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Kansas City-area car market not immune to impacts of interest rate hike

Posted at 9:27 PM, Nov 02, 2022
and last updated 2022-11-02 23:17:10-04

MERRIAM, Kan. — The car market in the Kansas City area is not immune to the latest federal rate hike.

On Wednesday, the Federal Reserve hiked interest rates by 0.75%.

Still, local car dealerships and shops know the importance of vehicles.

“A car is definitely an essential,” said James Byrd, with Personalized Auto. “We noticed rate increases between .5 to 1%”

Along "car mile" on Merriam Drive, many are trying to turn deals into wheels.

Byrd says rates were just at 4.9%, but are now about 5.5%. He talked about the process of car shopping if it involves a loan.

“Higher rates do affect car buying, it makes payments higher,” Byrd said. “The best way the customers can get around higher payments and higher rates, is being prepared — check their credit before they come in.”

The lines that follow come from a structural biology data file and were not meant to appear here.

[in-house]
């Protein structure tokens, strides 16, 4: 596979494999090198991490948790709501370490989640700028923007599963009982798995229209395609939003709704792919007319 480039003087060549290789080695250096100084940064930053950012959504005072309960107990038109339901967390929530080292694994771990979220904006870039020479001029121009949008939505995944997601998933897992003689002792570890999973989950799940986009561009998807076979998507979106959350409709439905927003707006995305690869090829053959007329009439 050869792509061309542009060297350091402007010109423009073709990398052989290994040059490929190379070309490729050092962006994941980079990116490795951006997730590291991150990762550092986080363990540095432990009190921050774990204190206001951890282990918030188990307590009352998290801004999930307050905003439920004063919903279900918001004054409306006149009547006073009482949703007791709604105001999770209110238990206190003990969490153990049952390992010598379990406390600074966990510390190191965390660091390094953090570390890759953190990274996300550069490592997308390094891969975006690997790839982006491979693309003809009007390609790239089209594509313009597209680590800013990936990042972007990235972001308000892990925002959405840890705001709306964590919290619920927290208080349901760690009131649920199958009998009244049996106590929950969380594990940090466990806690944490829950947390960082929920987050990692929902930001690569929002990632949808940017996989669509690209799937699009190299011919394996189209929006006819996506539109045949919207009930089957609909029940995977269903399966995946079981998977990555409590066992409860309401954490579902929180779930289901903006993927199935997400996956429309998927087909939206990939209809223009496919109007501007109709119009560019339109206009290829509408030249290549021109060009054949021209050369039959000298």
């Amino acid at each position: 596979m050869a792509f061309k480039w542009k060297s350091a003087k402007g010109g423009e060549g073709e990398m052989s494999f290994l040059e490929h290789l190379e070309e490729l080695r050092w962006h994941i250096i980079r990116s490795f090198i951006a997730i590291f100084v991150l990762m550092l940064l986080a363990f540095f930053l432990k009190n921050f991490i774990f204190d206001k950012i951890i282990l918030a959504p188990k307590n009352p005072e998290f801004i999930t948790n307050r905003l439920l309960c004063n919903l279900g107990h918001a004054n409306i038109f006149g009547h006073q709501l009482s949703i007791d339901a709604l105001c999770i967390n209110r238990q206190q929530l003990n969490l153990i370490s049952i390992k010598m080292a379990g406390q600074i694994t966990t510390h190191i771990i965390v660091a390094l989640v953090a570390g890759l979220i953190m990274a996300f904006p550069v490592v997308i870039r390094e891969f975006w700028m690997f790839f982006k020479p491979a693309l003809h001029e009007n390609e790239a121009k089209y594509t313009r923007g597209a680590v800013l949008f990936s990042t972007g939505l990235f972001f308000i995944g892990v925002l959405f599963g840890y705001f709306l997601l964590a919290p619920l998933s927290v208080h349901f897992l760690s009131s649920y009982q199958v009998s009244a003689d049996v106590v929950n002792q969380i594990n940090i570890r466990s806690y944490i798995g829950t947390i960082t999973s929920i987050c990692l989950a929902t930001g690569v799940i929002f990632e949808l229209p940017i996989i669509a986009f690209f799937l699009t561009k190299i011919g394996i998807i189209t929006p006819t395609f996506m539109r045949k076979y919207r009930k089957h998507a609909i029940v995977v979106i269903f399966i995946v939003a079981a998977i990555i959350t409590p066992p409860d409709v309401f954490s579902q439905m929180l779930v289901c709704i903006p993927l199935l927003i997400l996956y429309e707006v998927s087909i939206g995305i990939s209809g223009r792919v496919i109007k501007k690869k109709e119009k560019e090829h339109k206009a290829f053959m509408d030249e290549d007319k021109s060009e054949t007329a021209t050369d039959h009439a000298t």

Byrd also says to shop around for them at your local bank and dealerships.

“Rates don’t really stop people from buying, they are what they are,” he said.

Byrd says as an example, this could affect the buyer depending on the money down.

But for about a $15,000 used car, Byrd says payments are increasing about $15 to $20 a month.

“Try to work a good deal for yourself and ask for those discounts, they are out there,” Byrd said.

He says evaluations of cars have gone down a little bit, but it’s not quite reflective at the dealership.

“We’re not going to go up, we’re not going to go down — but we do offer a lot of value for our price,” Byrd said.

Still, local dealerships say it's not stopping shoppers from purchasing vehicle.

“We have been extremely busy, and we will continue to be because this car market is really crazy,” said Alan Heriford, with Johnson County Automotive.

Heriford says people are willing to pay for fixes.

“I talked to a gentleman today who had to decide on an $8,000 repair to his car, and said I’m not going to buy a used car right now, so let’s make that repair,” Heriford said.

Byrd weighed in on when people could expect the market to improve.

“I really don’t see much changing,” Byrd said. "I do see car prices coming down a little bit, I do see rates growing up a little bit. I think this will normalize next quarter between March to April.”